“It was clear that the most optimal way both for providers and users of sequencing services would be an exchange, if we could find a way to decode the next-generation sequencing needs of people and a good way to communicate them,” Heltzen said.
About six months ago, he and a group of programmers and sequencing experts started to build a project-design software tool based on a decision tree that outlines the different ways a next-gen sequencer can be used, including all types of projects, applications, and protocols. The software, which guides users through a series of questions about their projects, helps them not only to describe their studies precisely and uniformly, but also to come up with the best sequencing approaches. Depending on the particular study, it could suggest one platform and protocol or provide several alternatives.
Heltzen is quick to point out that BluSeq has no preference for one technology over another. “We are a neutral player in this game,” he said. “All our decisions will be fact-based and we are not under the influence of any specific company.”
After a user submits a project, BlueSeq’s team — currently a staff of 10 — looks at the information to make sure it is clear and optimized.
Sequencing providers then receive information about those projects that fit their criteria, for example their sequencing platforms and the applications they run, and the capacity they currently have available. “Providers are as much hunting as the project owners are in some cases,” Heltzen said, and “they can pick the projects around the world that fit their free capacity.”
Based on the bids they receive from providers, users can then decide who to go with. Their decision might not necessarily be based on cost alone but also on wait time, or the experience a provider has with a certain protocol. In a future version of the exchange that is already under development, users will be able to specify additional parameters, such as low price, bioinformatics services, or phone-based customer service.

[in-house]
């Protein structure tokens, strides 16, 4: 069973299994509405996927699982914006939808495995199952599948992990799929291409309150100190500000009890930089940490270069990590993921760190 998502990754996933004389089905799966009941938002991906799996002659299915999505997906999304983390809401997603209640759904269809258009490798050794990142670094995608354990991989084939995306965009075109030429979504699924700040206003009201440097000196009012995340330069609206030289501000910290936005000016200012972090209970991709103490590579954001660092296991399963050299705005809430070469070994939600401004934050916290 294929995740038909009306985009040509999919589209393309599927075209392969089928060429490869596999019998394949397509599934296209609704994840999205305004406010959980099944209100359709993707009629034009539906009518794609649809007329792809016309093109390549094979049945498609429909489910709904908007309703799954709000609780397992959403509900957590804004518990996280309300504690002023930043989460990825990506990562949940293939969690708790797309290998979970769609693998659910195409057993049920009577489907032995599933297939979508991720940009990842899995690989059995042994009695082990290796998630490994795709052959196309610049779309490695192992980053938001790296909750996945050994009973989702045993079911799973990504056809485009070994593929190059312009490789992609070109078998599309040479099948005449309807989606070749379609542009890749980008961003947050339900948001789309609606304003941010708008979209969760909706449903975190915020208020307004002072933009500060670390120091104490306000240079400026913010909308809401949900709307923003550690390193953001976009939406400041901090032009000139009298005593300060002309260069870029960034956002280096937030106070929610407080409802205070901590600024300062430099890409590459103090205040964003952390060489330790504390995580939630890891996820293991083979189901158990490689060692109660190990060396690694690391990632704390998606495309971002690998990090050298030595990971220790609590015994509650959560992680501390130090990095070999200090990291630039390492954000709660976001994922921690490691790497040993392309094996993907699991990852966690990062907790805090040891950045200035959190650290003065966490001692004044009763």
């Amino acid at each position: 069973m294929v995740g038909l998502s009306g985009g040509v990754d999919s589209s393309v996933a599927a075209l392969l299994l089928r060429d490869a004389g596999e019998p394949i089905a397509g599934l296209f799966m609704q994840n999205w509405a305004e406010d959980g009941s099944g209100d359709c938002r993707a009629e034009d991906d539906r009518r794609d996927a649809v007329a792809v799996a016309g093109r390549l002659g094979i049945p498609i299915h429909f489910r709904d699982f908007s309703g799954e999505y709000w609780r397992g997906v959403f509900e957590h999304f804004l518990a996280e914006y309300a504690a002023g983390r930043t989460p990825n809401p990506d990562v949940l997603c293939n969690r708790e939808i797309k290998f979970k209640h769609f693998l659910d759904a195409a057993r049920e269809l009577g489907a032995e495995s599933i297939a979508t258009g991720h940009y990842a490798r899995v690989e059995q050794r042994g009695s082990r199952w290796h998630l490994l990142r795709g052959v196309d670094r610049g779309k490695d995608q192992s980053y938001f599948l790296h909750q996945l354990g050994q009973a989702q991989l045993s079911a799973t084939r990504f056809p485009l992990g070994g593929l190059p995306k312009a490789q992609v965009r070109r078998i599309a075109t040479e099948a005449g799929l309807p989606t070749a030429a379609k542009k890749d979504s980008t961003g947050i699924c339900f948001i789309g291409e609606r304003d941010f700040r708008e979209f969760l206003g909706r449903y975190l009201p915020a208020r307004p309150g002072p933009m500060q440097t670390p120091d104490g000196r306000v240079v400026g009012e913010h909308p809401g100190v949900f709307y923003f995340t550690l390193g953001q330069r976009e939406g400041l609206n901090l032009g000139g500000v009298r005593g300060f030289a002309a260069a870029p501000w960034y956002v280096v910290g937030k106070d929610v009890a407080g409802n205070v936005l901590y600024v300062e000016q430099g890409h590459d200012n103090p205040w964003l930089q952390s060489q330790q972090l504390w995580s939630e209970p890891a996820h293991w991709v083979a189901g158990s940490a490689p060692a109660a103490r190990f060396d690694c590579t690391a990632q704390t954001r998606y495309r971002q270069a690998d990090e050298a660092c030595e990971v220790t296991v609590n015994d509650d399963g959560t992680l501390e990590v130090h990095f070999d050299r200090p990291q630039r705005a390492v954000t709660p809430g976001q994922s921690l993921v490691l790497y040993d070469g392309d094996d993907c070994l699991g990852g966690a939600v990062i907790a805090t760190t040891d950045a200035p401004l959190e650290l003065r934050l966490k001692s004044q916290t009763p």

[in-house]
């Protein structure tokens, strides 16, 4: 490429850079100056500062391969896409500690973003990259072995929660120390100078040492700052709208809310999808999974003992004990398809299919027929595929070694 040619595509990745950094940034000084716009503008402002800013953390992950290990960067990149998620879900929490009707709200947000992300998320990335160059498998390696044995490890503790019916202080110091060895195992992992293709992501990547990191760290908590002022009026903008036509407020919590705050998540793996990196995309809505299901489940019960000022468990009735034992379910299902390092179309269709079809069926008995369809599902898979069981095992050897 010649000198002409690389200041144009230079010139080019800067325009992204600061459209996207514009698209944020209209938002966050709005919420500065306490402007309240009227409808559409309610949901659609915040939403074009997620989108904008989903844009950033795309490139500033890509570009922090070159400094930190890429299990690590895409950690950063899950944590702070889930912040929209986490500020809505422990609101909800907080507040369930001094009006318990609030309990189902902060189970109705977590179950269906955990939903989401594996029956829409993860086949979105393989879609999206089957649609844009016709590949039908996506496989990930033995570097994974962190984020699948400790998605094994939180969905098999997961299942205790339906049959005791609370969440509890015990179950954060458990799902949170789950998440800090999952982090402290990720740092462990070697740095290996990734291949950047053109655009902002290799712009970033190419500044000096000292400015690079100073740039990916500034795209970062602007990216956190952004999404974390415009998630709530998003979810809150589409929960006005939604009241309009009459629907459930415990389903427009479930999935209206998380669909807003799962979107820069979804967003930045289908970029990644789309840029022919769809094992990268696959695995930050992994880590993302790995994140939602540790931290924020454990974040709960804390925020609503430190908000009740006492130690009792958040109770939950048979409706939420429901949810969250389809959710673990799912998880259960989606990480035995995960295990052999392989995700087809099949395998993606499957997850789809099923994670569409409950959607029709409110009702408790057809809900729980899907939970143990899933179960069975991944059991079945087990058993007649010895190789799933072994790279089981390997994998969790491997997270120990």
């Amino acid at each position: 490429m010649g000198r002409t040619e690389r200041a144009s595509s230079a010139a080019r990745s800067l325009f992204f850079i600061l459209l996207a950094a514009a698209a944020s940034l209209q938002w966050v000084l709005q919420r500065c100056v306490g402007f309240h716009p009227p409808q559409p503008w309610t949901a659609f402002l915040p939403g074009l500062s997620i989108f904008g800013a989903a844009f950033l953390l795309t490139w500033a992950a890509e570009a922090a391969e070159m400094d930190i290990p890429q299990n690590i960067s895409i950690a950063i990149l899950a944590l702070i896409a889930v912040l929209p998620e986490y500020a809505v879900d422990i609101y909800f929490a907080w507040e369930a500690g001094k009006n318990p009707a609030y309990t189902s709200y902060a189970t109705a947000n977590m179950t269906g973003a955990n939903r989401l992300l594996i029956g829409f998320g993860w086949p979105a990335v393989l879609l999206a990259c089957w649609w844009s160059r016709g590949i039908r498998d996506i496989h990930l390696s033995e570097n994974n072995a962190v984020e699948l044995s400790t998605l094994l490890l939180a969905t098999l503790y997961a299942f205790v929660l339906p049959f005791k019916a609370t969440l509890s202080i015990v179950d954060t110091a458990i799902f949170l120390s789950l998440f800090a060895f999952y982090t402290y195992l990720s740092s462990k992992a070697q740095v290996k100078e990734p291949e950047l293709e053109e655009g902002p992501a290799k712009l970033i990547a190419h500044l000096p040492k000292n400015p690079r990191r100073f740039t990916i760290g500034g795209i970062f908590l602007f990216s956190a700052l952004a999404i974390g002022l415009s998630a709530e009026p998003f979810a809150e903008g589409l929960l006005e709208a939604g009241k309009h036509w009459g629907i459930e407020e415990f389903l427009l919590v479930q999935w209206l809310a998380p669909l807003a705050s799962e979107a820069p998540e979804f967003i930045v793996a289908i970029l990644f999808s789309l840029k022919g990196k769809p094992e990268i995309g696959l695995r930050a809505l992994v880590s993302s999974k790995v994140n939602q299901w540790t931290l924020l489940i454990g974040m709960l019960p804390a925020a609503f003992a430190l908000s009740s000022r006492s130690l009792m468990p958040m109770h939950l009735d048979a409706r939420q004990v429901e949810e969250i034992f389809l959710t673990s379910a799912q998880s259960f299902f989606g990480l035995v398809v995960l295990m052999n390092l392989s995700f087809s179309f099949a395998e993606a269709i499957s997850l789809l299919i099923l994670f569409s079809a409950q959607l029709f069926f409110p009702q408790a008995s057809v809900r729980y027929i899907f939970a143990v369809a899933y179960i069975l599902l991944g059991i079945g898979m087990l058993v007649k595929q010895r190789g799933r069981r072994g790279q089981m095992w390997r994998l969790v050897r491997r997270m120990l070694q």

So far, BlueSeq has signed up 10 sequencing providers, about half of them commercial and half academic, which have several types of sequencing systems among them. Any provider worldwide with any platform is welcome to join, Heltzen said.
St. Louis-based Cofactor Genomics is one of the providers, but BlueSeq is not disclosing the others at this time. Another 20 providers are in the process of signing up, according to Heltzen.
In addition to the project-design tool and project exchange, BlueSeq also provides an online “knowledge bank” with basic information about sequencing platforms, applications, accessory tools, and relevant conferences.
BlueSeq’s services are free for users, or “project owners.” Sequencing service providers pay an exchange fee each time they make a successful bid, ranging from 5 to 10 percent of the total project fee. The company is betting that the fee will be worth it for service shops, “especially for providers selling capacity that they would otherwise throw in the bin because they would just run the machines at half capacity,” Heltzen said.
BlueSeq “provides an opportunity for us to work with clients that may not be aware of our expertise,” said Jon Armstrong, chief operating officer of Cofactor Genomics. The service “has the potential for reaching clients that our normal marketing channels may not cover.”
Cofactor, which operates Illumina, SOLiD, and 454 sequencing systems, currently runs at 75 percent to 80 percent capacity and might add additional capacity if BlueSeq succeeds in bringing in more customers, Armstrong said.
In the future, BlueSeq, which is currently funded with private equity from founders and investors, might add new software tools and services — for example, quoting tools that would help providers calculate their internal costs as well as suggest a possible sales price. “That is a big problem for a lot of providers right now, that they actually have a hard time understanding their own cost structures,” according to Heltzen. Those additional services might require the firm to raise more funding, he added.
BlueSeq is not the only firm seeking to match customers and providers of sequencing services, though. Findini, a German online service operated by Berlin-based Moosbaum, offers similar services. According to the firm’s website, researchers can submit descriptions for microarray as well as next-generation sequencing projects and will receive quotes from participating service providers.
Heltzen said that BlueSeq will be different because of its project design software and because its staff helps find the best matches on the provider side.
German sequencing service provider GATC Biotech said that it has used Findini before and that its experience with the service has been “very positive so far” because “all inquiries we received were real and serious ones,” according to a company spokesperson. “We feel that it is an additional and quite interesting lead channel. Obviously, it seems to be an interesting business model, too, and now we have to wait and see which platform will succeed in the long run.”